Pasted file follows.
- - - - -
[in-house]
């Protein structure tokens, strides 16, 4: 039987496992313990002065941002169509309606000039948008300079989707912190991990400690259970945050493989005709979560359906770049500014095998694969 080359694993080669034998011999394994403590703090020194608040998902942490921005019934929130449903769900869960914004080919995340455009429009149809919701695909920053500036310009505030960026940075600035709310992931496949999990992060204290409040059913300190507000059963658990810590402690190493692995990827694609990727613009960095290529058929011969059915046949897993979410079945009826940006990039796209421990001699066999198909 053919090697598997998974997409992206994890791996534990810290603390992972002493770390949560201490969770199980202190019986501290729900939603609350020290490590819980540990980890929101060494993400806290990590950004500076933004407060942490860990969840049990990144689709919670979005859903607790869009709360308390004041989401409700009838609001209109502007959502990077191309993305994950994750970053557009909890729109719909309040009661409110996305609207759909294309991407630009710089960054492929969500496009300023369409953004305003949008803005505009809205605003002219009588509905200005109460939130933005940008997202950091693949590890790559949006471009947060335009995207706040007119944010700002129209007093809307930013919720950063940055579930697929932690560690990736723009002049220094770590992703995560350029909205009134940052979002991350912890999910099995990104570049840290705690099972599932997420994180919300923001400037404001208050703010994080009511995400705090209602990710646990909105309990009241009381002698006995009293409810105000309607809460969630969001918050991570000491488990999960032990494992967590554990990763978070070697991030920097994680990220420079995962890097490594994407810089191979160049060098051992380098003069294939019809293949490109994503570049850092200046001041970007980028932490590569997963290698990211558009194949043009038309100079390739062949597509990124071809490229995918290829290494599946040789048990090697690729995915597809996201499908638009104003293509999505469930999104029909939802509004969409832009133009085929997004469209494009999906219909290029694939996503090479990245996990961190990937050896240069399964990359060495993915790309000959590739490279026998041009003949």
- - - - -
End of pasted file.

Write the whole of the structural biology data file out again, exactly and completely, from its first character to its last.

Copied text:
[in-house]
């Protein structure tokens, strides 16, 4: 039987496992313990002065941002169509309606000039948008300079989707912190991990400690259970945050493989005709979560359906770049500014095998694969 080359694993080669034998011999394994403590703090020194608040998902942490921005019934929130449903769900869960914004080919995340455009429009149809919701695909920053500036310009505030960026940075600035709310992931496949999990992060204290409040059913300190507000059963658990810590402690190493692995990827694609990727613009960095290529058929011969059915046949897993979410079945009826940006990039796209421990001699066999198909 053919090697598997998974997409992206994890791996534990810290603390992972002493770390949560201490969770199980202190019986501290729900939603609350020290490590819980540990980890929101060494993400806290990590950004500076933004407060942490860990969840049990990144689709919670979005859903607790869009709360308390004041989401409700009838609001209109502007959502990077191309993305994950994750970053557009909890729109719909309040009661409110996305609207759909294309991407630009710089960054492929969500496009300023369409953004305003949008803005505009809205605003002219009588509905200005109460939130933005940008997202950091693949590890790559949006471009947060335009995207706040007119944010700002129209007093809307930013919720950063940055579930697929932690560690990736723009002049220094770590992703995560350029909205009134940052979002991350912890999910099995990104570049840290705690099972599932997420994180919300923001400037404001208050703010994080009511995400705090209602990710646990909105309990009241009381002698006995009293409810105000309607809460969630969001918050991570000491488990999960032990494992967590554990990763978070070697991030920097994680990220420079995962890097490594994407810089191979160049060098051992380098003069294939019809293949490109994503570049850092200046001041970007980028932490590569997963290698990211558009194949043009038309100079390739062949597509990124071809490229995918290829290494599946040789048990090697690729995915597809996201499908638009104003293509999505469930999104029909939802509004969409832009133009085929997004469209494009999906219909290029694939996503090479990245996990961190990937050896240069399964990359060495993915790309000959590739490279026998041009003949």